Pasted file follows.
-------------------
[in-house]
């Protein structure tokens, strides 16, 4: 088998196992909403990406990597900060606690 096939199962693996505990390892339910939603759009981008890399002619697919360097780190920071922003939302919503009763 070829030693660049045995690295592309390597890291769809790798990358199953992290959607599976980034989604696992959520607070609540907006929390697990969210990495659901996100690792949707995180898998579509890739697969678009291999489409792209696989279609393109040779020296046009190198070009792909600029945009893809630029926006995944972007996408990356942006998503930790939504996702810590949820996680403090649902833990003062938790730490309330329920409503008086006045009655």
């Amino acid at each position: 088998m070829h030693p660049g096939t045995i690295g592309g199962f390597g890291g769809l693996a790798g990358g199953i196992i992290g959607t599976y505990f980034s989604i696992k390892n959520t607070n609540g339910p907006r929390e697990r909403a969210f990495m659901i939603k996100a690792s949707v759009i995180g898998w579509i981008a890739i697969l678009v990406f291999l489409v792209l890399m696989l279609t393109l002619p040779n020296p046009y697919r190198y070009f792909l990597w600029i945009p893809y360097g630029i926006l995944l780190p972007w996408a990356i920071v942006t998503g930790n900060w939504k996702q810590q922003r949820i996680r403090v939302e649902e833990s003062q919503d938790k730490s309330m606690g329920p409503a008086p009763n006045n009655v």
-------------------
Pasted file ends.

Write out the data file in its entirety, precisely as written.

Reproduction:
[in-house]
């Protein structure tokens, strides 16, 4: 088998196992909403990406990597900060606690 096939199962693996505990390892339910939603759009981008890399002619697919360097780190920071922003939302919503009763 070829030693660049045995690295592309390597890291769809790798990358199953992290959607599976980034989604696992959520607070609540907006929390697990969210990495659901996100690792949707995180898998579509890739697969678009291999489409792209696989279609393109040779020296046009190198070009792909600029945009893809630029926006995944972007996408990356942006998503930790939504996702810590949820996680403090649902833990003062938790730490309330329920409503008086006045009655």
């Amino acid at each position: 088998m070829h030693p660049g096939t045995i690295g592309g199962f390597g890291g769809l693996a790798g990358g199953i196992i992290g959607t599976y505990f980034s989604i696992k390892n959520t607070n609540g339910p907006r929390e697990r909403a969210f990495m659901i939603k996100a690792s949707v759009i995180g898998w579509i981008a890739i697969l678009v990406f291999l489409v792209l890399m696989l279609t393109l002619p040779n020296p046009y697919r190198y070009f792909l990597w600029i945009p893809y360097g630029i926006l995944l780190p972007w996408a990356i920071v942006t998503g930790n900060w939504k996702q810590q922003r949820i996680r403090v939302e649902e833990s003062q919503d938790k730490s309330m606690g329920p409503a008086p009763n006045n009655v």